A friend of mine posted the cover reveal, I read the blurb and thought it interesting, so I wasted no time in buying the book. I even skipped my usual read a review and the ‘Look Inside’ bit on Amazon. Marketing people, it pays off.

This book had so much potential, and it fell so, so flat.

First off, the book is written in third person present tense. An unusual choice. I have nothing against it. It can be done, and done well, but you have to be a pretty good writer to pull it off.

Unfortunately, this author could not pull it off. Many times over I was startled by the tense and completely pulled out of the story because I was convinced that she had switched tenses on me. Which is worse than doing one tense badly. I am glad she didn’t switch tenses! The tense felt unnatural to the story. I am saying this as a reader who doesn’t like being pulled out a story, and as a writer. It felt like the wrong tense for the book, especially since quite a bit of it was so introspective. I think it would have worked better if the book had been in the more traditional third person past tense.

I do not want to be told what the character is feeling. Please, please do not tell me that he is confused, or mad, or happy. Phrases like ‘he felt confused’, make me wince. Show me a wrinkled brow, or a clenched cup; that speaks volumes beyond simple words. The author did stay away from telling when describing the setting, good for her, but didn’t either know or care about staying away from it when discussing a persons emotions.

On to the characters themselves. I was actually very excited for the character of Souji. I hoped that he would be a complicated character dealing with life changing things. And he was dying, not something you see in fiction every day! (at least, not something I see every day)

Once again, he has potential, but the actual character fell flat in my opinion. Souji rarely even thinks about the fact that he doesn’t have long to live. There is not much struggle in his soul about the fact that really, his side is losing the war. A few bits here and there about how sad he feels does not cut it. If a samurai is who he has always been, and always wanted to be, the struggle to accept what is going on would take up every fiber of his being.

The struggle would make for some great inner tension as he starts to get to know the villagers. In fact, what if the lie he has to tell makes him feel terrible, like he is betraying who he is? Instead, it felt like a convenient plot device to create extra tension.

Also, I really have no idea what he wants. What is Souji’s goals in life? I know, I know, everything has changed on him and maybe he doesn’t have goals right now. So what were his goals before he got sick? What did he want more than anything? I am half way through the book and I still don’t know what his motivations are. Perhaps it comes later, but I do think motivations are something you should be able to pick up on pretty early on. Motivations endear characters to us more than anything else does. It pays to have them show up in the first chapter.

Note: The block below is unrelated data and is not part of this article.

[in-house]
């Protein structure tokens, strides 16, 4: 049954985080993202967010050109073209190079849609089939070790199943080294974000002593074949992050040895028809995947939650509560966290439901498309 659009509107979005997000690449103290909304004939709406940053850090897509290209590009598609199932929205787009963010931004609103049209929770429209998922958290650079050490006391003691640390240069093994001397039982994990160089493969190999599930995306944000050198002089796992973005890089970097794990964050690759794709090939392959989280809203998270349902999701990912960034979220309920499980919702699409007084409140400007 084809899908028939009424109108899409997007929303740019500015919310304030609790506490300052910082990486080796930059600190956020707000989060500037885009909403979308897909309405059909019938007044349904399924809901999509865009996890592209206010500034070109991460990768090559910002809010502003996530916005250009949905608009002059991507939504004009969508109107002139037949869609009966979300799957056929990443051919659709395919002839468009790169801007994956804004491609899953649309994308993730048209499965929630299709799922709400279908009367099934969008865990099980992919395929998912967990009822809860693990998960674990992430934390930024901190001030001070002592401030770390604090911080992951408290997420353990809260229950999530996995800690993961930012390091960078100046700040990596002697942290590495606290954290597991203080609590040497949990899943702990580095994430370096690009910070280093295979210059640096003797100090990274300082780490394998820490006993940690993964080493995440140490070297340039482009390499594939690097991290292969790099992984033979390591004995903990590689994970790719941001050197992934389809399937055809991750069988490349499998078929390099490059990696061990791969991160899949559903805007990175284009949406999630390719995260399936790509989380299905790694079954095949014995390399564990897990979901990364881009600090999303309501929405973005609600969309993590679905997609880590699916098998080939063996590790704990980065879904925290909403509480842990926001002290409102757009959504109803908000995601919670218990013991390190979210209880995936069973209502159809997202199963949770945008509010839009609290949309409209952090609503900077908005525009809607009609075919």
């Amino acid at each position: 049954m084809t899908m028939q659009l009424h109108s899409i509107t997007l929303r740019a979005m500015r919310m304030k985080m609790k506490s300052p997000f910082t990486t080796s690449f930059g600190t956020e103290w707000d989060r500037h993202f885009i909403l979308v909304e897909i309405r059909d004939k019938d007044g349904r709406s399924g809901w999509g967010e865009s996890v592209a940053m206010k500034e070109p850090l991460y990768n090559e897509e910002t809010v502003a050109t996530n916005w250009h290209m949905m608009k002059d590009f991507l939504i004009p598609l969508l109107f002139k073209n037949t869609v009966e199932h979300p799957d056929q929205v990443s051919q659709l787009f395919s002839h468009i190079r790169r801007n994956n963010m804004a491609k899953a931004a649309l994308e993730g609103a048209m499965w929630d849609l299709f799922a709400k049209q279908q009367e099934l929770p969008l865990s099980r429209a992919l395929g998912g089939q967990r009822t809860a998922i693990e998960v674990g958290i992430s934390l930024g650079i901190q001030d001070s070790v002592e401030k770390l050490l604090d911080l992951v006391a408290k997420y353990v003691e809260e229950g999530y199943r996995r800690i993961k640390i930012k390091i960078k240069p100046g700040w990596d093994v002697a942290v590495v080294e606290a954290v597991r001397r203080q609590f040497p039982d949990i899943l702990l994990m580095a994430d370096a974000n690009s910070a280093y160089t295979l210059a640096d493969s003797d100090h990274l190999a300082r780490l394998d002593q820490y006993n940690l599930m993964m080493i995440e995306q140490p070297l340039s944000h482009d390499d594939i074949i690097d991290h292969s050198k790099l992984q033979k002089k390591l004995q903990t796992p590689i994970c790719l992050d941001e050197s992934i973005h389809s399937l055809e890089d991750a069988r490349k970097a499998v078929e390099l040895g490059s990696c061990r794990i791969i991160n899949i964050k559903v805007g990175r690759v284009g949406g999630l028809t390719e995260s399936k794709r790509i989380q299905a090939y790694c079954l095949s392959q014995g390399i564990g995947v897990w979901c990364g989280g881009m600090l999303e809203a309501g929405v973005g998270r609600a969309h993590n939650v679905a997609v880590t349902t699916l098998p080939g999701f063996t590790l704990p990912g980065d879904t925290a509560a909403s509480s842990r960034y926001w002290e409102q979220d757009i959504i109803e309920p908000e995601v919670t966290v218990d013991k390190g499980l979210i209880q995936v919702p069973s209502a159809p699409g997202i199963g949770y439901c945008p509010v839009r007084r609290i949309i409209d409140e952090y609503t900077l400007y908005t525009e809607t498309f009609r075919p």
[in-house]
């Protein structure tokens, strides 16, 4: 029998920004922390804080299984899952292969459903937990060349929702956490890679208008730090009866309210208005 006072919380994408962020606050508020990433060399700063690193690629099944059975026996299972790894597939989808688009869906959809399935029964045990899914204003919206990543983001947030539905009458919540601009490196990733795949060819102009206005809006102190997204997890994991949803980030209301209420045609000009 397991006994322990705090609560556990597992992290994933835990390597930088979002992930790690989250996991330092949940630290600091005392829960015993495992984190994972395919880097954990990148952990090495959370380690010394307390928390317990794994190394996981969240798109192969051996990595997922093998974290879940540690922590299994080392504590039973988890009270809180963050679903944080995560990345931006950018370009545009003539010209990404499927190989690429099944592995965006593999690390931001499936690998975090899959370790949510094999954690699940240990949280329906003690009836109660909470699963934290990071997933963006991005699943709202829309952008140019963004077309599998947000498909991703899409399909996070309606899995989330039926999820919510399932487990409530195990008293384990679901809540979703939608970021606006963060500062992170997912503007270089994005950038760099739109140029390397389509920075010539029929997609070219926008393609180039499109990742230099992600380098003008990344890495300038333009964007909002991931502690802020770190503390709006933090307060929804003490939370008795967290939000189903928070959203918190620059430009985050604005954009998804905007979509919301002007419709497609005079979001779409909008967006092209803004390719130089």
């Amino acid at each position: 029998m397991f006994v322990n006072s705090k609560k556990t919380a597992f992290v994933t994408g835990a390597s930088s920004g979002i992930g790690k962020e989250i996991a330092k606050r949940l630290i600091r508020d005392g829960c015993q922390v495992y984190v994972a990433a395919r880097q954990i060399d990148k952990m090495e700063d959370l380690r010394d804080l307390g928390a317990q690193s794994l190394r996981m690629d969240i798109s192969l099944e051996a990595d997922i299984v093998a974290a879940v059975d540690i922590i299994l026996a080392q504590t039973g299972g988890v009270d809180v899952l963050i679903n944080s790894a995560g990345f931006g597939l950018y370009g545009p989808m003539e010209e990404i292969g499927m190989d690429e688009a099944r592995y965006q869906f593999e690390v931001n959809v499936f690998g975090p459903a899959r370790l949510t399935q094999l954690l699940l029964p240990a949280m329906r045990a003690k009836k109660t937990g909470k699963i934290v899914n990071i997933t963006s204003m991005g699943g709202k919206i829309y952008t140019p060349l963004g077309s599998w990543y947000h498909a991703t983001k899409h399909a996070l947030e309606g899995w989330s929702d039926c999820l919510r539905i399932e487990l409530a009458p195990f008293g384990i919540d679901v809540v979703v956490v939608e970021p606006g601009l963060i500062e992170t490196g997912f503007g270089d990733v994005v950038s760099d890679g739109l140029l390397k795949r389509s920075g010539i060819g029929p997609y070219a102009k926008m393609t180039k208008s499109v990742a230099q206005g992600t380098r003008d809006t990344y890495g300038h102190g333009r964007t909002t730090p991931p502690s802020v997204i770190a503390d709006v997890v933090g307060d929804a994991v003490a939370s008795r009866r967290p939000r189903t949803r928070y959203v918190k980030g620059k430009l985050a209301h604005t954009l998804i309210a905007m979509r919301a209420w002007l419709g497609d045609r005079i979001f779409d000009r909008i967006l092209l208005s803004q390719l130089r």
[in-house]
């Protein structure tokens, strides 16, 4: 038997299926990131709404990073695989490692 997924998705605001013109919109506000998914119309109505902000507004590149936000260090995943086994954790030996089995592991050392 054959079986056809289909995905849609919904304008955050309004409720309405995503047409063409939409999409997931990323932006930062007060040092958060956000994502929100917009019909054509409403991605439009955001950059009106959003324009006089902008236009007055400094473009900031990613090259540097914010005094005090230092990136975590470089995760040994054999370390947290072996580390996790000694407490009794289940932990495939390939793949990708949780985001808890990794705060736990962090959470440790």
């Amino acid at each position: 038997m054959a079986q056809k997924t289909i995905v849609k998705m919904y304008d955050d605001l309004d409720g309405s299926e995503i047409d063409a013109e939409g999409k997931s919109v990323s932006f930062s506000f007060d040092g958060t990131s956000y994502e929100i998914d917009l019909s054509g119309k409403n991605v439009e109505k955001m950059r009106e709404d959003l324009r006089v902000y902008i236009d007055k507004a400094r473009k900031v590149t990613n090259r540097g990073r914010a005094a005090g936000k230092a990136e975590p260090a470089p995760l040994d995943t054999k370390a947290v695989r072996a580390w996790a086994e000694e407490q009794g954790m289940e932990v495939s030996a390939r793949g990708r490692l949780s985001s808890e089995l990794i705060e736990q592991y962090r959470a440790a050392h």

The other characters aren’t much better. While I appreciated the fact that the doctor lady doesn’t hate samurai, less drama later, I did not appreciate how perfect she is. Being a chatter box does not count as a character flaw, especially since it just endears her to Souji even more. All people have flaws, therefore all characters should have flaws.

Souji’s sister and her husband also came across as flat to me, though his sister was a bit better out of the two. They were interesting, and I think they could have been much more interesting, but they did not live up to what could have been. Personally, I did not think having his brother in law dislike samurai make him any more interesting. It just made him seem cliche. When he came on the scene I was like, ‘big surprise, he dislikes Souji’. I also really dislike that side plot, so it may be a ‘me not you’ thing.

Last thing and then I will go. The world is unclear. I know Souji’s side was losing, but I still don’t know why. The book does not explain overly much (if at all) why people like the emperor over the shogun. And what was Souji’s role in the war? There is one flashback scene, and it doesn’t tell me much. I would have loved more explanation about what is going on, and less tiny details about him looking off in the sunset or rubbing a mint leaf. Being halfway through the book and your reader still being confused about important things is a bad sign.

Honestly, I think this little book could have been very interesting. There was so much potential for interest and complexity. However, the writing of the book did not live up to my expectations. The characters could have used more work, as well as the writing itself. There were a couple sweet scenes, like Souji playing hide and seek with the kids, but for the most part I was disappointed. Maybe someday I will finish the book, but I don’t know.

Shaina Merrick

The Rebellious Writer: Talk to People